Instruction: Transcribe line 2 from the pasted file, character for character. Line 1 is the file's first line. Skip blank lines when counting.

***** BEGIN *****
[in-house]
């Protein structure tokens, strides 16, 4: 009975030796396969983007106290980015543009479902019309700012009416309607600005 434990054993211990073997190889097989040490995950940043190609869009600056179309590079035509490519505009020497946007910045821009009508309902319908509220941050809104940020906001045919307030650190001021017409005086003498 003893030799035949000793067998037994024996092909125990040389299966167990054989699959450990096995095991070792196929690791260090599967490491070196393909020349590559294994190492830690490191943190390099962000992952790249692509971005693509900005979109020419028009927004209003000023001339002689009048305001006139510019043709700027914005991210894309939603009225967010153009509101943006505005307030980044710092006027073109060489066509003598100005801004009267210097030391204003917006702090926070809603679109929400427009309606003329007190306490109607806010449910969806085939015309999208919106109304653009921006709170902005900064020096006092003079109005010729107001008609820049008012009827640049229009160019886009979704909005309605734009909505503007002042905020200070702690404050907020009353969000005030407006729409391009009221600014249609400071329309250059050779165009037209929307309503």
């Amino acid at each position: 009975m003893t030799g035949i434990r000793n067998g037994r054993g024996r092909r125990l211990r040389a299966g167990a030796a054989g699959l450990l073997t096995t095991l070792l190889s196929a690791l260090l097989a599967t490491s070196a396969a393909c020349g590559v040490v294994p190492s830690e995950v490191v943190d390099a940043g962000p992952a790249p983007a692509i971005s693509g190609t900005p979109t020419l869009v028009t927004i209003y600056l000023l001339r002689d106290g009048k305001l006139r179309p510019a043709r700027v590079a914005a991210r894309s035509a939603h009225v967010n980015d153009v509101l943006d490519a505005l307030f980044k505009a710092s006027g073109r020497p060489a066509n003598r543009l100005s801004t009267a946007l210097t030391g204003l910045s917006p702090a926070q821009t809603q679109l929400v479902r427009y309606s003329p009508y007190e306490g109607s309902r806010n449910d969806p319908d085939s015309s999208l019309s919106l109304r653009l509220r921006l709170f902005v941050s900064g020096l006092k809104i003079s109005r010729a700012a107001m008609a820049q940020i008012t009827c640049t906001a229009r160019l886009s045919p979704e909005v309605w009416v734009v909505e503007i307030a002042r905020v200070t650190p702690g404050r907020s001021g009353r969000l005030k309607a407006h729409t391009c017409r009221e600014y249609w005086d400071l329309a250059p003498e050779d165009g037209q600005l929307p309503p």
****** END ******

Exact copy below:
């Protein structure tokens, strides 16, 4: 009975030796396969983007106290980015543009479902019309700012009416309607600005 434990054993211990073997190889097989040490995950940043190609869009600056179309590079035509490519505009020497946007910045821009009508309902319908509220941050809104940020906001045919307030650190001021017409005086003498 003893030799035949000793067998037994024996092909125990040389299966167990054989699959450990096995095991070792196929690791260090599967490491070196393909020349590559294994190492830690490191943190390099962000992952790249692509971005693509900005979109020419028009927004209003000023001339002689009048305001006139510019043709700027914005991210894309939603009225967010153009509101943006505005307030980044710092006027073109060489066509003598100005801004009267210097030391204003917006702090926070809603679109929400427009309606003329007190306490109607806010449910969806085939015309999208919106109304653009921006709170902005900064020096006092003079109005010729107001008609820049008012009827640049229009160019886009979704909005309605734009909505503007002042905020200070702690404050907020009353969000005030407006729409391009009221600014249609400071329309250059050779165009037209929307309503």